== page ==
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A “subprime” crisis in housing? Think again.

Economist Antoinette Schoar and colleagues found that middle-class homebuyers had more to do with 2008’s real estate crash than the less-wealthy consumers usually blamed for it.

The financial crisis flared in an era of invisible high risk. Has the system been reformed?

Economists tracking changes post-recession say safeguards should reduce the vast vulnerabilities seen 10 years ago. But putting out fires may be harder.

A run on the bank, 21st century style

Timeline: Major moments of the 2008 global financial crisis

She sees dead bodies

An environmental historian looks at how Americans treat corpses and what it means

Scientists look to new technologies to make food safer

From romaine to snack crackers, foodborne disease outbreaks have increasingly worried the public. Cold plasma and high-pressure systems might help reduce the risks.

The dating game: When food goes bad

New technologies to predict spoilage time could slash the massive waste between farm and fork

Dangers of ecotourism: Up close and infectious

Travelers’ desire for intimate encounters with wildlife may threaten the animals they love

When courtroom science goes wrong — and how stats can fix it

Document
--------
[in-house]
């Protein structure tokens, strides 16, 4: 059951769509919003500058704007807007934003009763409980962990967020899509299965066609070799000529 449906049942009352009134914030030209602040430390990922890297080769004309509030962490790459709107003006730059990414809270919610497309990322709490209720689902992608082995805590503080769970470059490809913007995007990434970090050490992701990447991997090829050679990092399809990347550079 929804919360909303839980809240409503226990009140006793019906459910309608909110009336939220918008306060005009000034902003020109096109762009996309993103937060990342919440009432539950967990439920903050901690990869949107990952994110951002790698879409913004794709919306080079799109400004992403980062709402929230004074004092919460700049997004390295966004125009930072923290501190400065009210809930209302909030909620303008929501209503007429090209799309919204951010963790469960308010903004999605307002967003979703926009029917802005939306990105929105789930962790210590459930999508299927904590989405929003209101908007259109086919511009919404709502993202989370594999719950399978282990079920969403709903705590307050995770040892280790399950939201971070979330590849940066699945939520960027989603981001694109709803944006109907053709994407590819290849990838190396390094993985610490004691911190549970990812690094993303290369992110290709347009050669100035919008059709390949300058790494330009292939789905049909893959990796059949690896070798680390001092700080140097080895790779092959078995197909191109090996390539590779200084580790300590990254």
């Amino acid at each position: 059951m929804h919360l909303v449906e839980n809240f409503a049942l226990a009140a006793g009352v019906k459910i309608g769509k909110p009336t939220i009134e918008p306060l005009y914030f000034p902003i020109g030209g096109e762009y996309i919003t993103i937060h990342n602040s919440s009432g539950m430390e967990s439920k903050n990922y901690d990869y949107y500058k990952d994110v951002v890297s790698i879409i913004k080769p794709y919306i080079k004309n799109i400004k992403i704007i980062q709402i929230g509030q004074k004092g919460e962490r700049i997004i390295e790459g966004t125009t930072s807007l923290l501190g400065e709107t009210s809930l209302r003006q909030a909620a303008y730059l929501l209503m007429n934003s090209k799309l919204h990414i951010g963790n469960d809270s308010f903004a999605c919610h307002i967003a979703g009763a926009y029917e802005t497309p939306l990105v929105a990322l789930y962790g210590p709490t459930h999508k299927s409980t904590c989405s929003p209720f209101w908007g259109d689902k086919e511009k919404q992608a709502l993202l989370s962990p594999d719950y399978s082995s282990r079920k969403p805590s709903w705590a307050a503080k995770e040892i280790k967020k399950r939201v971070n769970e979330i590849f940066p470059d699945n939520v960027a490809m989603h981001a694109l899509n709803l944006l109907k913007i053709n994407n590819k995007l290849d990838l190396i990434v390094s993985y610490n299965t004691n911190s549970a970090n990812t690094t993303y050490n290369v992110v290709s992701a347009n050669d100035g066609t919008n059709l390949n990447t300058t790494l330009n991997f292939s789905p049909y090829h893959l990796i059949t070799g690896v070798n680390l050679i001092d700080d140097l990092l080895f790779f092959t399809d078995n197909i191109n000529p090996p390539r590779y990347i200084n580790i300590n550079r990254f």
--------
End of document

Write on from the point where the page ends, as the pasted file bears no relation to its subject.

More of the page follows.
COMIC: Bite marks, shoe prints, crime-scene fibers: Matches to suspects are often far shakier than courtroom experts claim. Better statistical methods — among them, a little beast known as the “likelihood ratio” — can cut down on wrong convictions.

The unmet promise of Big Data in policing

Today’s astounding computing power offers great potential for reducing crime, but a criminologist says law enforcement has yet to find ways to fully tap it.

The growth of US farming and the Farm Bill

The Farm Bill is a hulking piece of super-complicated legislation. Here’s a brief look at its roots, how it grew, and events beyond its scope that shaped American agriculture.

Finding the fat: The US Farm Bill and health

America has grown obese on processed, sugary and deceptively cheap foods. Some blame policies enshrined in an unwieldy, bloated beast of legislation.

Humans beat robots, hands down

We can readily manipulate all kinds of objects; for them, versatility is a huge struggle. They need better mechanics — and a lot more of the intelligence that goes into handling things.

Fighting urban violence, one empty lot at a time

Could cleaning up neighborhoods make cities safer? Researchers are looking at novel, inexpensive solutions to crime that everyone can agree on.

Five mysteries about breast milk

The little that we know about breastfeeding tells us a lot — imagine if we knew more

Unearthing secrets of human sacrifice

Archaeologists turn to other scientific fields to fill in the picture of how victims lived and why they died

The music moves us — but how?

The author of This Is Your Brain on Music talks about the very human ways the mind and body keep the beat.

Immigration isn’t linked to higher crime rates — but not everyone can believe it

Criminologist Charis Kubrin has spent more than a decade researching the effects of immigration on law and order. She’s finding that it takes more than data to make her case.

Do “workplace wellness” programs work?

It depends on what you mean by a wellness program. Offerings by companies are all over the map, but most are skimpy and scattershot. It takes more than that to boost employees’ health or a company’s bottom line.